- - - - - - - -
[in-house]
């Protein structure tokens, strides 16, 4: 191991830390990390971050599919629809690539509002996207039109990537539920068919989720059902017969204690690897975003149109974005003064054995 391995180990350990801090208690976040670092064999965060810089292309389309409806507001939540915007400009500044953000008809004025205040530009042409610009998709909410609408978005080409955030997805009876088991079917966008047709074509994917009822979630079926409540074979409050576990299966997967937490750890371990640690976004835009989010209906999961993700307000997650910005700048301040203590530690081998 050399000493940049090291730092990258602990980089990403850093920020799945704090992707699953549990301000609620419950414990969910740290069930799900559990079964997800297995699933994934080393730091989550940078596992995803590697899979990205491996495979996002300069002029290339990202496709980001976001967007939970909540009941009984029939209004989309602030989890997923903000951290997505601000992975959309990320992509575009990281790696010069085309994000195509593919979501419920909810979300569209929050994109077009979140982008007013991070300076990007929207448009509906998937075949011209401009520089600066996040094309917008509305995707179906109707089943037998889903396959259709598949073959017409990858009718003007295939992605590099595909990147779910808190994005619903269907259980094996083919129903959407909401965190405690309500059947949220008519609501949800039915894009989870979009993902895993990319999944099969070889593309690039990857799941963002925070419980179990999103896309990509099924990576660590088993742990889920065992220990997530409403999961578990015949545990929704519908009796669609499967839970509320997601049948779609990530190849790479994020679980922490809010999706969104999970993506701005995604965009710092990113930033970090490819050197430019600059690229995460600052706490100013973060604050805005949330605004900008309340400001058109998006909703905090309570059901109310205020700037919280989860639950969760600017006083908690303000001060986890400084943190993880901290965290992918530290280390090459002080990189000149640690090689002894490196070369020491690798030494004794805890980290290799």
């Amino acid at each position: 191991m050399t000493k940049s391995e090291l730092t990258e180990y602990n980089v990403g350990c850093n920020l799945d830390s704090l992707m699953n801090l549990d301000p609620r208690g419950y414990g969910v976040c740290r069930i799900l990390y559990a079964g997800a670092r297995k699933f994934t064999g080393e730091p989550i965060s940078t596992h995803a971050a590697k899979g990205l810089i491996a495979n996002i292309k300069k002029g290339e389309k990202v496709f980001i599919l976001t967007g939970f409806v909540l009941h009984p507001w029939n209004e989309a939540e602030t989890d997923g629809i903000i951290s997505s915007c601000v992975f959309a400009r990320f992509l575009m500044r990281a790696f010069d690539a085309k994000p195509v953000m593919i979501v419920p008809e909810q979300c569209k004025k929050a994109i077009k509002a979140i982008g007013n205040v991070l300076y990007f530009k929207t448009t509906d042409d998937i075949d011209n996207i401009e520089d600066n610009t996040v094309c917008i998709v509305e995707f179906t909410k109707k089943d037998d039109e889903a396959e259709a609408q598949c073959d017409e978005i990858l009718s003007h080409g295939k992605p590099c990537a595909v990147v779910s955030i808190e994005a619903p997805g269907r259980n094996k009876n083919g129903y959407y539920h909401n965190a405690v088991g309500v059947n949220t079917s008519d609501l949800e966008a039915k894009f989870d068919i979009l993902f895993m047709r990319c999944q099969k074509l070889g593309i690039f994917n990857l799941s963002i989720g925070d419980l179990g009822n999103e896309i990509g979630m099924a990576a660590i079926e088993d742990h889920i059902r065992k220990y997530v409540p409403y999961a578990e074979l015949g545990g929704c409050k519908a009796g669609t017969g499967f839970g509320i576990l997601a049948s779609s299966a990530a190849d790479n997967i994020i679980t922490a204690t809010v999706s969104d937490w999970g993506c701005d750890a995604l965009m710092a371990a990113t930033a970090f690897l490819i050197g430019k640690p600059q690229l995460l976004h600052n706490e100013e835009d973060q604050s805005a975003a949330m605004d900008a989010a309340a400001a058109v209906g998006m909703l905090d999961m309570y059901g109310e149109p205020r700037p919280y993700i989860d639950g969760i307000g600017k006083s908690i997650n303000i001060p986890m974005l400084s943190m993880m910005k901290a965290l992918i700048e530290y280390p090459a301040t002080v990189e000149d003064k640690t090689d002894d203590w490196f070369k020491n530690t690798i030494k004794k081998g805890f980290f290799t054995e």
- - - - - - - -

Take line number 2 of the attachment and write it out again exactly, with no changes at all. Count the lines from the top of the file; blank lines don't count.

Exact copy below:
């Protein structure tokens, strides 16, 4: 191991830390990390971050599919629809690539509002996207039109990537539920068919989720059902017969204690690897975003149109974005003064054995 391995180990350990801090208690976040670092064999965060810089292309389309409806507001939540915007400009500044953000008809004025205040530009042409610009998709909410609408978005080409955030997805009876088991079917966008047709074509994917009822979630079926409540074979409050576990299966997967937490750890371990640690976004835009989010209906999961993700307000997650910005700048301040203590530690081998 050399000493940049090291730092990258602990980089990403850093920020799945704090992707699953549990301000609620419950414990969910740290069930799900559990079964997800297995699933994934080393730091989550940078596992995803590697899979990205491996495979996002300069002029290339990202496709980001976001967007939970909540009941009984029939209004989309602030989890997923903000951290997505601000992975959309990320992509575009990281790696010069085309994000195509593919979501419920909810979300569209929050994109077009979140982008007013991070300076990007929207448009509906998937075949011209401009520089600066996040094309917008509305995707179906109707089943037998889903396959259709598949073959017409990858009718003007295939992605590099595909990147779910808190994005619903269907259980094996083919129903959407909401965190405690309500059947949220008519609501949800039915894009989870979009993902895993990319999944099969070889593309690039990857799941963002925070419980179990999103896309990509099924990576660590088993742990889920065992220990997530409403999961578990015949545990929704519908009796669609499967839970509320997601049948779609990530190849790479994020679980922490809010999706969104999970993506701005995604965009710092990113930033970090490819050197430019600059690229995460600052706490100013973060604050805005949330605004900008309340400001058109998006909703905090309570059901109310205020700037919280989860639950969760600017006083908690303000001060986890400084943190993880901290965290992918530290280390090459002080990189000149640690090689002894490196070369020491690798030494004794805890980290290799």